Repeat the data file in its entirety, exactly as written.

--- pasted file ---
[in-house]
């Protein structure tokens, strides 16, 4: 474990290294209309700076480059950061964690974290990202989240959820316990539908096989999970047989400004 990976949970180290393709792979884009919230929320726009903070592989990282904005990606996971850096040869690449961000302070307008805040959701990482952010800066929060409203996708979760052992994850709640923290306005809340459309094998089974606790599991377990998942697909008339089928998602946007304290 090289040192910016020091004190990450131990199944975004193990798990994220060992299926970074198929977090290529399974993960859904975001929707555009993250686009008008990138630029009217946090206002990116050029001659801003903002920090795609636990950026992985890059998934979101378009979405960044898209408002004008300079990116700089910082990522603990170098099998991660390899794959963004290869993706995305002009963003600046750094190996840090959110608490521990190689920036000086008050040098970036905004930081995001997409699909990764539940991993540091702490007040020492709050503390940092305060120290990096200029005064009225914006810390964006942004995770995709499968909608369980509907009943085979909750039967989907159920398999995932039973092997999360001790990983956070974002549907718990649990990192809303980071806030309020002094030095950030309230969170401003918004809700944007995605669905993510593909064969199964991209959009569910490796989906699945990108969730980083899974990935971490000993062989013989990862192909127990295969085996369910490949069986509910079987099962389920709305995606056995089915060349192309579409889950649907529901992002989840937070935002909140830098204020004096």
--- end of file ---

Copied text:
[in-house]
């Protein structure tokens, strides 16, 4: 474990290294209309700076480059950061964690974290990202989240959820316990539908096989999970047989400004 990976949970180290393709792979884009919230929320726009903070592989990282904005990606996971850096040869690449961000302070307008805040959701990482952010800066929060409203996708979760052992994850709640923290306005809340459309094998089974606790599991377990998942697909008339089928998602946007304290 090289040192910016020091004190990450131990199944975004193990798990994220060992299926970074198929977090290529399974993960859904975001929707555009993250686009008008990138630029009217946090206002990116050029001659801003903002920090795609636990950026992985890059998934979101378009979405960044898209408002004008300079990116700089910082990522603990170098099998991660390899794959963004290869993706995305002009963003600046750094190996840090959110608490521990190689920036000086008050040098970036905004930081995001997409699909990764539940991993540091702490007040020492709050503390940092305060120290990096200029005064009225914006810390964006942004995770995709499968909608369980509907009943085979909750039967989907159920398999995932039973092997999360001790990983956070974002549907718990649990990192809303980071806030309020002094030095950030309230969170401003918004809700944007995605669905993510593909064969199964991209959009569910490796989906699945990108969730980083899974990935971490000993062989013989990862192909127990295969085996369910490949069986509910079987099962389920709305995606056995089915060349192309579409889950649907529901992002989840937070935002909140830098204020004096």